We are doing everything we can to resolve this situation quickly and ensure that our customers can continue to feel confident feeding Catswell products to their cats, as we do here.
To learn more about the affected product, we invite you to read our "frequently asked questions" here. If you would like to speak with someone live, you can call us at 1-888-559-8833 or email us at If we are unable to get to your call, or it is after hours, please leave us a message and we will get back to you as quickly as possible.
We thank you, our valued customers, for your understanding, and we hope to be able to regain your trust.
Marco Giannini

Saturday, July 21, 2012

'The Chron' continues coverage on all things cat and dog in Austin

A feral cat at the AHS clinic

Austin Humane Society needs help taming feral cat population


Austin has cats – a lot of cats. And in the absence of an ordinance that requires spay/neuter of pets, there are a lot of reproducing cats out there, many of them stray and/or feral. Year in and year out, the large free-roaming cat population remains a big problem in the city of Austin, local animal welfare advocates say.
And when you consider how quickly cats reproduce – they mate during warm months (so, you know, most of the year) and a female can become pregnant while still nursing – two cute strays can become dozens in short order.
In an effort to curb Austin's feral cat population, the Austin Humane Society has since 2007 operated a free Trap-Neuter-Return program. T-N-R is a volunteer-led effort to trap strays and ferals, get them to the AHS clinic to be fixed (dewormed, given shots, and to have one ear "tipped" so that they can be identified from afar as fixed) and then returned to the streets, where they often live in colonies – groups of cats that volunteers generally continue to feed and to tend to for years.
Although there's no "kitty census," as AHS Executive DirectorFrances Jonon puts it, the large number of cats that have come to the AHS T-N-R program over the last five years suggests how big the problem is: In 2007, the T-N-R program tended to more than 1,500 cats; the next year that number jumped to 5,000. Next month, the AHS clinic will mark it's 25,000th feral cat surgery. "The problem," says Jonon, "is massive."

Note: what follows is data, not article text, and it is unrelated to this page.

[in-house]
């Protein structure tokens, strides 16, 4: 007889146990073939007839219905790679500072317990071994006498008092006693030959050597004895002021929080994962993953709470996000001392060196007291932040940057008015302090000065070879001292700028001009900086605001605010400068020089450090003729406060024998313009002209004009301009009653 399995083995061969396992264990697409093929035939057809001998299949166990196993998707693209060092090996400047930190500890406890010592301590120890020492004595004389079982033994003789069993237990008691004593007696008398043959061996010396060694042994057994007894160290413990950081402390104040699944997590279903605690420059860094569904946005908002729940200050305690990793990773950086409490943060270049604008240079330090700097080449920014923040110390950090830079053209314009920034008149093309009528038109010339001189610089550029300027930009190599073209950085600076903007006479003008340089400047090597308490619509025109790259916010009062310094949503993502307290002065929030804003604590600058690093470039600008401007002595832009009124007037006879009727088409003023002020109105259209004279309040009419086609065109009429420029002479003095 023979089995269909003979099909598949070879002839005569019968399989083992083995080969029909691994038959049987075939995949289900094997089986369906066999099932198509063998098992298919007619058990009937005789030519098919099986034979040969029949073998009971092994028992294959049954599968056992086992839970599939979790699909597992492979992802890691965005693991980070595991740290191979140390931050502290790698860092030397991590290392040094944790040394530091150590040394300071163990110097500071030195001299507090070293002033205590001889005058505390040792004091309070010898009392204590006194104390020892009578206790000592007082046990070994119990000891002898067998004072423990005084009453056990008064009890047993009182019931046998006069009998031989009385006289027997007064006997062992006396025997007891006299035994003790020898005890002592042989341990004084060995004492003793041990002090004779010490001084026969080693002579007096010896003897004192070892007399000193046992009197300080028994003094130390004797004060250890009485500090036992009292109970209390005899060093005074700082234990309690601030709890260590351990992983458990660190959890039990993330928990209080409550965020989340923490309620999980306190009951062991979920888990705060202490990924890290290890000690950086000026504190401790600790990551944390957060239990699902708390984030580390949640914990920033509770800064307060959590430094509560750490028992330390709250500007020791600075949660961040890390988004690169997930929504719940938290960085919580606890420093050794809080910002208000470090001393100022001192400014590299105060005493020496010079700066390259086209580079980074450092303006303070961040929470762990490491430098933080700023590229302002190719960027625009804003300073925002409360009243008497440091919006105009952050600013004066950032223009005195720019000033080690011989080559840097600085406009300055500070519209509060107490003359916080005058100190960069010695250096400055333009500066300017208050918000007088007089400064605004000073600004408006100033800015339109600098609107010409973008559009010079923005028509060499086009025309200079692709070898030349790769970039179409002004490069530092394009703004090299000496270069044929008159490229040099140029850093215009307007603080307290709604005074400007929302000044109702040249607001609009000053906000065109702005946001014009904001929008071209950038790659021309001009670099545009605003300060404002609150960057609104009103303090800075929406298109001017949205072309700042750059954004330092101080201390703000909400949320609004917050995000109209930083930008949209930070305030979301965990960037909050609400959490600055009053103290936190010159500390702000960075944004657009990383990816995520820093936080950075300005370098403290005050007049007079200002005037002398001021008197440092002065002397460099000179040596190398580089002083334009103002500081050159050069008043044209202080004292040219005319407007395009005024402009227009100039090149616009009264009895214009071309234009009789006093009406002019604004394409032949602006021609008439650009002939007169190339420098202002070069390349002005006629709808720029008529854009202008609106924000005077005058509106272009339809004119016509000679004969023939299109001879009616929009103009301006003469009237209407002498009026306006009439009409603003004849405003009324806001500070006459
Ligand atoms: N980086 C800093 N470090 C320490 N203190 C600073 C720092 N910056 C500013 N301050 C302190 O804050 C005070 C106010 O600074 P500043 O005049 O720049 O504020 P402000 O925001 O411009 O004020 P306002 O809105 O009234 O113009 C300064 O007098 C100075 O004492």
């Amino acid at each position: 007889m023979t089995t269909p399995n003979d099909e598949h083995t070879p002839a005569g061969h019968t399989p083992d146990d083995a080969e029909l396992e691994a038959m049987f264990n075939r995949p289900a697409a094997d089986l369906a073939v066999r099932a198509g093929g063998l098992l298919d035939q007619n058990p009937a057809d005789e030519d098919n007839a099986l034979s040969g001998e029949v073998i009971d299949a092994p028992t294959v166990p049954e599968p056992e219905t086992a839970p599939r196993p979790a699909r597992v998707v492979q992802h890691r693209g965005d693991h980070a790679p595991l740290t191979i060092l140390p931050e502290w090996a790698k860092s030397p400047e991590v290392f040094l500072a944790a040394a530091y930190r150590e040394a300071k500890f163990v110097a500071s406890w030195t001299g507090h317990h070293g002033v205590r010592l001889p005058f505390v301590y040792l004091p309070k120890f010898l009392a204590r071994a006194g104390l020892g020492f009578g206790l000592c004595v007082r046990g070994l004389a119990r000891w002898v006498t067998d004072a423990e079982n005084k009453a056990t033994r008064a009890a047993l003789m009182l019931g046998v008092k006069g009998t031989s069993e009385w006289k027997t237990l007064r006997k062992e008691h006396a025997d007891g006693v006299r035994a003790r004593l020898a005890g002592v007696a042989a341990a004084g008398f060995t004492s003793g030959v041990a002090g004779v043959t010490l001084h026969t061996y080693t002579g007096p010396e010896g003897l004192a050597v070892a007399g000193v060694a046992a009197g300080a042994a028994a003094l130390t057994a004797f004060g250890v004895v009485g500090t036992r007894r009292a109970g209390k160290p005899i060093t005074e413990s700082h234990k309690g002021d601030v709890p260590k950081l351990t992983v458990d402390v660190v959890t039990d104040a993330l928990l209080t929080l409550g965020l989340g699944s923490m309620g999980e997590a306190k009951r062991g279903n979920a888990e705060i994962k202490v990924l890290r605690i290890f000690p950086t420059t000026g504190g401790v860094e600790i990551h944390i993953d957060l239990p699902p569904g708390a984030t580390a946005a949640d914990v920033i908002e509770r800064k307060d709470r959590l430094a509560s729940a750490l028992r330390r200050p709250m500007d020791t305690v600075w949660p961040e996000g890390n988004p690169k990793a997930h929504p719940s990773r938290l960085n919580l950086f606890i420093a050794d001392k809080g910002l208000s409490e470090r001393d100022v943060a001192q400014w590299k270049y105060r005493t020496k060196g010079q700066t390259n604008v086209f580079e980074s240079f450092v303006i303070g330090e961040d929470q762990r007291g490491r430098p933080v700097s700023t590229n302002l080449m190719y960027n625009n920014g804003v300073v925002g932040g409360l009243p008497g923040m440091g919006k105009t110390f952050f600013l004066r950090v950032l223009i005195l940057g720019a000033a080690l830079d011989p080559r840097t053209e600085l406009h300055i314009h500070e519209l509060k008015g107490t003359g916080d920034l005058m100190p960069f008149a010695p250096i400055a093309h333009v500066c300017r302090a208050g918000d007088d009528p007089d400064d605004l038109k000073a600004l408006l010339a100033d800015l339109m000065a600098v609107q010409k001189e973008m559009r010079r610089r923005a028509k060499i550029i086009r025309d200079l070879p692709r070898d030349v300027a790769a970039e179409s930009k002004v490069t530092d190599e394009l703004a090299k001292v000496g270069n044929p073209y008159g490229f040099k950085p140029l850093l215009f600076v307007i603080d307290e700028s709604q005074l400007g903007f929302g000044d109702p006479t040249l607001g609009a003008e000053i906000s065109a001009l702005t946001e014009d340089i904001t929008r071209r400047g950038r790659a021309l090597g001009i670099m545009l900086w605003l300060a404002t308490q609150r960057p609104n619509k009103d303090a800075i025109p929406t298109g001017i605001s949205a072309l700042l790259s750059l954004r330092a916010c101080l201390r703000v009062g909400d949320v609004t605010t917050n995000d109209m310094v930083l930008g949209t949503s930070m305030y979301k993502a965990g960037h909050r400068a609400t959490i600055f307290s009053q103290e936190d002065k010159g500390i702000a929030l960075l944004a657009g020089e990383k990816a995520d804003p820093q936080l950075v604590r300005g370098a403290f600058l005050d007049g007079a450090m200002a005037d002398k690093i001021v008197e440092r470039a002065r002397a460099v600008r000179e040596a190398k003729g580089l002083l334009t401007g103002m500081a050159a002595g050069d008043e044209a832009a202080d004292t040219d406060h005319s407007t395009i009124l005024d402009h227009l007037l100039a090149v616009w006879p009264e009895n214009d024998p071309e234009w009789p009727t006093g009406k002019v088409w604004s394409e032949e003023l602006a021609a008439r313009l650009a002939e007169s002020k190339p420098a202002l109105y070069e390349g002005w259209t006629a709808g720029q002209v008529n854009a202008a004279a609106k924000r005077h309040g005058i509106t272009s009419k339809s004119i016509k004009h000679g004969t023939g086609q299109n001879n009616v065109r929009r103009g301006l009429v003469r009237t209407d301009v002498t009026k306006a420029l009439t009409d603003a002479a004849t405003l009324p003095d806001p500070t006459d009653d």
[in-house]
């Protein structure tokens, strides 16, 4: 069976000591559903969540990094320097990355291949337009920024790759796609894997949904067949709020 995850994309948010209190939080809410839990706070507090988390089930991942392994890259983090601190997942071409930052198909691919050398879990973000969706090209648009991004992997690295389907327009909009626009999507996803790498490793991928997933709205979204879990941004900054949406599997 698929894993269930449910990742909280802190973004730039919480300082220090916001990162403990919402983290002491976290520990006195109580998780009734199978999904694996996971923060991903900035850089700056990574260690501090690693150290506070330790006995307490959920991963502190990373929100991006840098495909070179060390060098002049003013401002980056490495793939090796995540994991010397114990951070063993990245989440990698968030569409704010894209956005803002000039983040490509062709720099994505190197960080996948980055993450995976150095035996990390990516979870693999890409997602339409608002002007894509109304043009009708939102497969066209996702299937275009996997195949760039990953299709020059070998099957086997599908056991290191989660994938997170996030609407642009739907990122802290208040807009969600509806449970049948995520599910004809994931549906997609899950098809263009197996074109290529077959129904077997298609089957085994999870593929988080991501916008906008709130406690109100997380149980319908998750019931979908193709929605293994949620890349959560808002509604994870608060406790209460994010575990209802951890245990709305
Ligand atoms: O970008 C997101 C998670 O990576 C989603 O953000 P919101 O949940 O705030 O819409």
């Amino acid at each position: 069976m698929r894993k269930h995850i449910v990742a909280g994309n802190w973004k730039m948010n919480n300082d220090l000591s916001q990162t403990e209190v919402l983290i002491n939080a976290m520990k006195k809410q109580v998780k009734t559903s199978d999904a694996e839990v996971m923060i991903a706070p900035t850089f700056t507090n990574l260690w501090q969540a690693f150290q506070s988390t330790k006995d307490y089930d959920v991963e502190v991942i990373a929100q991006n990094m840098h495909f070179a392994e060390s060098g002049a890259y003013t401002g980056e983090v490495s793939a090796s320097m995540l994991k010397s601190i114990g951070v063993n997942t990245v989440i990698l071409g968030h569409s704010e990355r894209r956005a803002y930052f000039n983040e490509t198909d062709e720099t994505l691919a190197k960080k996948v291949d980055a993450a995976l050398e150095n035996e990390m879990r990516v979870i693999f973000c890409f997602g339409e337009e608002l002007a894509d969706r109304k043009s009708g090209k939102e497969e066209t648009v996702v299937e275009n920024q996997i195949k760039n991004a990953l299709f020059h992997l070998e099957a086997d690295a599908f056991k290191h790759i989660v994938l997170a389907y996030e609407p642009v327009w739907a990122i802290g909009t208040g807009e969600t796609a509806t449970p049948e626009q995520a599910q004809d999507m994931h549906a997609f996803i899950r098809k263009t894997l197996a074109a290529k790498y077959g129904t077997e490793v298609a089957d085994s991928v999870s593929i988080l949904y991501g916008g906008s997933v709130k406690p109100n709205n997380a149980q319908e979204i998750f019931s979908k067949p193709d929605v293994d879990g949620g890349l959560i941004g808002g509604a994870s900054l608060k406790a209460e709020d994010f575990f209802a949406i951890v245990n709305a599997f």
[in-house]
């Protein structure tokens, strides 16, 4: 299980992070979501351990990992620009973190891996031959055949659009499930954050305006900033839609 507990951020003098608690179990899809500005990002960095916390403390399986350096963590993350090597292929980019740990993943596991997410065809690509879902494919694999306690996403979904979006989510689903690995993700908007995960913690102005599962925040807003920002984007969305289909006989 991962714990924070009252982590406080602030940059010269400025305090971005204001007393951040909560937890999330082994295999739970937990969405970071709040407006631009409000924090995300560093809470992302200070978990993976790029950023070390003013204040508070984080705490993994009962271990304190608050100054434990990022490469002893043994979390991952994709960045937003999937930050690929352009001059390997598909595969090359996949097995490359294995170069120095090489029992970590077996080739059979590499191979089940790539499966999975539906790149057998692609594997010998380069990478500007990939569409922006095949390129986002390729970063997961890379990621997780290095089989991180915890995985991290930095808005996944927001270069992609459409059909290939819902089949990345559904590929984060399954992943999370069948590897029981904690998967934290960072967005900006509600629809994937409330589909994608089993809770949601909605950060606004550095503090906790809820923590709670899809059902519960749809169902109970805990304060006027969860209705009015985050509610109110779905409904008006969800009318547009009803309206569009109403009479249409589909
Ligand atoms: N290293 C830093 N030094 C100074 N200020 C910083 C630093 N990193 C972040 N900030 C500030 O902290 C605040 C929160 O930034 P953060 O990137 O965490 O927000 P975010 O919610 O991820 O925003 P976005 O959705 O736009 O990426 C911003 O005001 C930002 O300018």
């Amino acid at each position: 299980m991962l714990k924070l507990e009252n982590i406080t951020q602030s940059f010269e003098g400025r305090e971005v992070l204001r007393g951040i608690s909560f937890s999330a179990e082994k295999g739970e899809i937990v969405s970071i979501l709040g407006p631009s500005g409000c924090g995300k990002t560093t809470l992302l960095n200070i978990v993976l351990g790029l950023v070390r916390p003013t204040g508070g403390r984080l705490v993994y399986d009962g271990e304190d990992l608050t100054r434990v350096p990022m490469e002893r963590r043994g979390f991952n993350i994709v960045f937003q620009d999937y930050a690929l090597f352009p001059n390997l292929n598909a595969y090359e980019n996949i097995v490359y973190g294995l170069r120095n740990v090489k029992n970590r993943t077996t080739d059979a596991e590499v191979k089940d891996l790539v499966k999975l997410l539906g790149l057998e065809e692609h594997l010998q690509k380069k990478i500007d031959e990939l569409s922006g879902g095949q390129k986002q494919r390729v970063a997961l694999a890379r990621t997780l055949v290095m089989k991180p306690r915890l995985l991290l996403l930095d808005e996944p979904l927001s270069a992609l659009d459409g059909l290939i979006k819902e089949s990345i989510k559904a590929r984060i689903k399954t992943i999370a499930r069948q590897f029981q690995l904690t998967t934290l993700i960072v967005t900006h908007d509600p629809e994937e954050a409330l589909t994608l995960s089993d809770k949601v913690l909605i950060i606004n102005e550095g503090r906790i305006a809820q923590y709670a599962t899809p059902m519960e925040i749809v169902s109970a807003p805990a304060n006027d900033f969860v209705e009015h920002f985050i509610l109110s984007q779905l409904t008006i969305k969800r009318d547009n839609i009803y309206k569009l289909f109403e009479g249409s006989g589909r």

Indeed, as the AHS program (which fixes dozens of cats every week) and its many volunteers, march forward, they're asking for your help. The AHS is looking for volunteers to help trap 150 feral cats from around the city and to bring them to the group's shelter on Wednesday, July 25, for a large-scale T-N-R spay/neuter event. (The shelter has humane traps that it lends out for exactly this purpose, and the AHS staff is ready to help you learn to use them so that you can get with the program.)

Want to help? Contact Leticia Stivers, the AHS' feral-feline-whisperer – officially, the feral cat program supervisor – at 512/685-0111 or 512/968-7131. Your feline friends – and the birds and lizards in your neighborhood – will thank you.

Tuesday, July 3, 2012

Oh, no more dog food recalls this time it's Pedigree don't know yet if it's local

Just when you thought pet-food recalls might be over -- they're not.
After a string of recalls that spanned the first half of this year and involved Diamond Pet Foods products and the risk of Salmonella, a new recall was announced last weekend -- this time involving products manufactured by Mars Petcare US and the risk of foreign objects being mixed into the food.
Dog eating from bowl by
Announced last Saturday, June 30, it's a voluntary recall of a limited range of three varieties of Pedigree weight-management canned dog foods "due to a potential choking risk," according to the Wall Street Journal's Market Watch. The specific products being recalled are these:
+ Pedigree Healthy Weight Premium Ground Entree in Meaty Juices
+ Pedigree Weight Management Meaty Ground Dinner Beef & Liver Dinner in Meaty Juices
+ Pedigree Weight Management Meaty Ground Dinner Chicken & Rice Dinner in Meaty Juices
+ Pedigree Healthy Weight Premium Ground Entree in Meaty Juices
+ Pedigree Weight Management Meaty Ground Dinner Beef & Liver Dinner in Meaty Juices
+ Pedigree Weight Management Meaty Ground Dinner Chicken & Rice Dinner in Meaty Juices
They have a lot code printed on the end of the can that begins with 209, 210, 211 or 212 and a best before date between 2/24/2014 and 3/23/2014. 
It seems that small pieces of blue plastic "entered the food during the production process. The source of the plastic has been identified and the issue resolved," reads the press release. Mars Petcare US warns that the food should not be given to pets or sold in stores. All three of the affected lines were distributed to retail consumers throughout the United States.